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Even 3-Year-Olds Have a Sense of Justice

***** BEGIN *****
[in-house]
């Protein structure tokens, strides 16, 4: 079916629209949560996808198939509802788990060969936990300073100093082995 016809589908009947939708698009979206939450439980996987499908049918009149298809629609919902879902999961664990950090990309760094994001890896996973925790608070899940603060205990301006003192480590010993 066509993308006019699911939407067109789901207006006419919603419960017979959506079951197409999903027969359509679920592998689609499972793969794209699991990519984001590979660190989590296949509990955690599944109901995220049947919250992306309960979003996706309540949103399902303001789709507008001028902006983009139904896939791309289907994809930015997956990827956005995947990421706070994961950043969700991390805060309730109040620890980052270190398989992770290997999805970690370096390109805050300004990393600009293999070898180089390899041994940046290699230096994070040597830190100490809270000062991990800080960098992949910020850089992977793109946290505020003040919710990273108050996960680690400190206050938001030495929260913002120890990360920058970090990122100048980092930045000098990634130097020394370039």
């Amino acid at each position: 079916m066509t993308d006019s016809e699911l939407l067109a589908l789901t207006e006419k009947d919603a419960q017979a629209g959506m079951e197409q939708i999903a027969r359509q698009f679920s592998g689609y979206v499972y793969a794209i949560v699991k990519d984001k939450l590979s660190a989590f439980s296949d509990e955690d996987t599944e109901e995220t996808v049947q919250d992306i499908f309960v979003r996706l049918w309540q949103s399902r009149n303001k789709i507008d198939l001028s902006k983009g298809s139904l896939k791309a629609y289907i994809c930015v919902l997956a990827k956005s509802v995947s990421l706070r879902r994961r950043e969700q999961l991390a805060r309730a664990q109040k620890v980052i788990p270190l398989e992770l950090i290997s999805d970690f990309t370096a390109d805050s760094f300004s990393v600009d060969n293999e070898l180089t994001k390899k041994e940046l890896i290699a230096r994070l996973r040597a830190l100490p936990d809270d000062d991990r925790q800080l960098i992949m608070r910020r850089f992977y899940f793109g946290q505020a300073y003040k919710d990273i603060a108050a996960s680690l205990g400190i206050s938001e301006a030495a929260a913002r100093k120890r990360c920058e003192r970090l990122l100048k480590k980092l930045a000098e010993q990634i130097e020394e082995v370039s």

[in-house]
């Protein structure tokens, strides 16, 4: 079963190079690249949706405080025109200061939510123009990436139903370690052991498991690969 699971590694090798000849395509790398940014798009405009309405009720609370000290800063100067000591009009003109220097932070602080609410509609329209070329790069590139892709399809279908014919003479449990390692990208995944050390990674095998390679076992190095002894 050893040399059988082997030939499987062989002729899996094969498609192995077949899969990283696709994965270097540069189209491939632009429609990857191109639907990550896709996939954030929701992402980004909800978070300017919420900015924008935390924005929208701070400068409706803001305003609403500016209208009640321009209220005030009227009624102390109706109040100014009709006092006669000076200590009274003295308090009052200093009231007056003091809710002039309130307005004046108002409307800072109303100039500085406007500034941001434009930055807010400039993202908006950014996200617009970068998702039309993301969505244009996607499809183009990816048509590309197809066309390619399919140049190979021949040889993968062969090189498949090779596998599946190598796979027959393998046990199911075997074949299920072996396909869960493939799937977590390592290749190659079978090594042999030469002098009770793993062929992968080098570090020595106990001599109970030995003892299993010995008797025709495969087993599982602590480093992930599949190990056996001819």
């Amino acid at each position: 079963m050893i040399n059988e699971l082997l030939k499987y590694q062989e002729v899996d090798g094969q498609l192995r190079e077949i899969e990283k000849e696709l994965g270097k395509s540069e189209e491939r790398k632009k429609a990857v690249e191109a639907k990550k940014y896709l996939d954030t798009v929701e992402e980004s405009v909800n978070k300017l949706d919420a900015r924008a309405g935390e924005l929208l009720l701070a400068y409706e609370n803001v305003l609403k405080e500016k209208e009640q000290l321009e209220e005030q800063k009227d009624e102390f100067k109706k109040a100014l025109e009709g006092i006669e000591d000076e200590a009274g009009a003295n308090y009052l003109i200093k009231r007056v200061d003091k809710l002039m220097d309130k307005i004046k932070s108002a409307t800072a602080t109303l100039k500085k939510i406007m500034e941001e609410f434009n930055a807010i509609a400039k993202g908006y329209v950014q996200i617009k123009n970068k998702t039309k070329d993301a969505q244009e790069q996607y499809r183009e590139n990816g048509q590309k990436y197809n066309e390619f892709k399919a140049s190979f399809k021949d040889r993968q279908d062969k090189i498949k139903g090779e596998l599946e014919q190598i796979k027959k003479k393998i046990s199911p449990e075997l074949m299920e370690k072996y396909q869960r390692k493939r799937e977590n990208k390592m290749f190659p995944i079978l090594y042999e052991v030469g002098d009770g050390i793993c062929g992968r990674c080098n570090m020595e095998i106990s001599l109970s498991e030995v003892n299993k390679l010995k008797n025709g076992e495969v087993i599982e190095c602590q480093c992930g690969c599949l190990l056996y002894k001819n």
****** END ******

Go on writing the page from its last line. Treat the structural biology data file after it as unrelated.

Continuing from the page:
Scientists know that chimpanzees have a sense of justice — but it has limits. In lab experiments, for example, the primates will punish a chimp that takes food from them by triggering a trapdoor that makes the food disappear. But they don’t step in and inflict similar punishment when they see a food theft between two other chimpanzees. Such “third-party” punishment is considered vital for maintaining cooperation in human societies. People are more likely to follow the rules if they are enforced by everyone, not just the victims of a misdeed. So if chimps don’t do it, what about young humans? To find out, scientists at the Max Planck Institute for Evolutionary Anthropology in Leipzig, Germany, gave 168 3- and 5-year-old German children the power to punish after witnessing an injustice between two other parties — in this case, two childlike puppets.

 

 

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